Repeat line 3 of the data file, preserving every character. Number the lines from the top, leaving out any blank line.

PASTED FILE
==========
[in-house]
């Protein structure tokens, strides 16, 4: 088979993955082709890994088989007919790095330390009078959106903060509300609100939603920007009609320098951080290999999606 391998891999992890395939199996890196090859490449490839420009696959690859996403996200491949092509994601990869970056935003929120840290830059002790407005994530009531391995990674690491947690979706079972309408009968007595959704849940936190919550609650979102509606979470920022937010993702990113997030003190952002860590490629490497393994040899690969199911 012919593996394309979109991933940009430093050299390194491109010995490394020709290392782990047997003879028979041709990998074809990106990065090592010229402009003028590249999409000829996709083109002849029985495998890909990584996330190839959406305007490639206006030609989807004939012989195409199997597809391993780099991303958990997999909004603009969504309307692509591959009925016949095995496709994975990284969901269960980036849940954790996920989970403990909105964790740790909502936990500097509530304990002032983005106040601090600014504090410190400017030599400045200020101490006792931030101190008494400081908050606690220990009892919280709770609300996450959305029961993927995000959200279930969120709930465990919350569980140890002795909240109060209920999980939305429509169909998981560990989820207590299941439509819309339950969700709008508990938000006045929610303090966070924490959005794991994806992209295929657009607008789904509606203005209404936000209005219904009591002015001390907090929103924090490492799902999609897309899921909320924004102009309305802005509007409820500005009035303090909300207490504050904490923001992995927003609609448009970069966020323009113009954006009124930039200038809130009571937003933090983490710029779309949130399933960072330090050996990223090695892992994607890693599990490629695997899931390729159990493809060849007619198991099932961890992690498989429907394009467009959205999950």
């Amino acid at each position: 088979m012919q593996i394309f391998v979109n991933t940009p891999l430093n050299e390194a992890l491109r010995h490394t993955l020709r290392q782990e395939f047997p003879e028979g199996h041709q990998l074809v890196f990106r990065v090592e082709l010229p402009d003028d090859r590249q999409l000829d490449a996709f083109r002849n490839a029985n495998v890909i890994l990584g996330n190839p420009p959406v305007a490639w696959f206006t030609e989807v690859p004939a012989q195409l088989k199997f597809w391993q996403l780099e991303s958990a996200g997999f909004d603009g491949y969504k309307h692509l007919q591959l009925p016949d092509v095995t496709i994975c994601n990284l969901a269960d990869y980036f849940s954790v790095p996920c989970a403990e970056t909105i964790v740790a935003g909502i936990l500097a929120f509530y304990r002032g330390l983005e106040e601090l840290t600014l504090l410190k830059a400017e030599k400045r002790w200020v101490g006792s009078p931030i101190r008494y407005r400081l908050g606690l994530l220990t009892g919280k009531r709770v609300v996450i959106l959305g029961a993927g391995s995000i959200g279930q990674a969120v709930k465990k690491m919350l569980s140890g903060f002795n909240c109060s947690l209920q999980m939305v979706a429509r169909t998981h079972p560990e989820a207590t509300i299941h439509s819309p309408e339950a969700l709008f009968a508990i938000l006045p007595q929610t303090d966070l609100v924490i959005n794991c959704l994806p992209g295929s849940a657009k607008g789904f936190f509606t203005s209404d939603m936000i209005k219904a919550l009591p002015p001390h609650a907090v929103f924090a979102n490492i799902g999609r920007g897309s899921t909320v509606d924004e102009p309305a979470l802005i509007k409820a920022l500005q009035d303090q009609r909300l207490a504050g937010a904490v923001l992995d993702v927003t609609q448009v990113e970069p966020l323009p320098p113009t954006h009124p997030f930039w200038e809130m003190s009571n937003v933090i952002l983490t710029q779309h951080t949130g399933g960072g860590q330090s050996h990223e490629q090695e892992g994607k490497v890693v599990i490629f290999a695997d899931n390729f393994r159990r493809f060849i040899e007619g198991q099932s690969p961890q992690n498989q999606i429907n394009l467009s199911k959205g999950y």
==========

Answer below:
């Amino acid at each position: 088979m012919q593996i394309f391998v979109n991933t940009p891999l430093n050299e390194a992890l491109r010995h490394t993955l020709r290392q782990e395939f047997p003879e028979g199996h041709q990998l074809v890196f990106r990065v090592e082709l010229p402009d003028d090859r590249q999409l000829d490449a996709f083109r002849n490839a029985n495998v890909i890994l990584g996330n190839p420009p959406v305007a490639w696959f206006t030609e989807v690859p004939a012989q195409l088989k199997f597809w391993q996403l780099e991303s958990a996200g997999f909004d603009g491949y969504k309307h692509l007919q591959l009925p016949d092509v095995t496709i994975c994601n990284l969901a269960d990869y980036f849940s954790v790095p996920c989970a403990e970056t909105i964790v740790a935003g909502i936990l500097a929120f509530y304990r002032g330390l983005e106040e601090l840290t600014l504090l410190k830059a400017e030599k400045r002790w200020v101490g006792s009078p931030i101190r008494y407005r400081l908050g606690l994530l220990t009892g919280k009531r709770v609300v996450i959106l959305g029961a993927g391995s995000i959200g279930q990674a969120v709930k465990k690491m919350l569980s140890g903060f002795n909240c109060s947690l209920q999980m939305v979706a429509r169909t998981h079972p560990e989820a207590t509300i299941h439509s819309p309408e339950a969700l709008f009968a508990i938000l006045p007595q929610t303090d966070l609100v924490i959005n794991c959704l994806p992209g295929s849940a657009k607008g789904f936190f509606t203005s209404d939603m936000i209005k219904a919550l009591p002015p001390h609650a907090v929103f924090a979102n490492i799902g999609r920007g897309s899921t909320v509606d924004e102009p309305a979470l802005i509007k409820a920022l500005q009035d303090q009609r909300l207490a504050g937010a904490v923001l992995d993702v927003t609609q448009v990113e970069p966020l323009p320098p113009t954006h009124p997030f930039w200038e809130m003190s009571n937003v933090i952002l983490t710029q779309h951080t949130g399933g960072g860590q330090s050996h990223e490629q090695e892992g994607k490497v890693v599990i490629f290999a695997d899931n390729f393994r159990r493809f060849i040899e007619g198991q099932s690969p961890q992690n498989q999606i429907n394009l467009s199911k959205g999950y």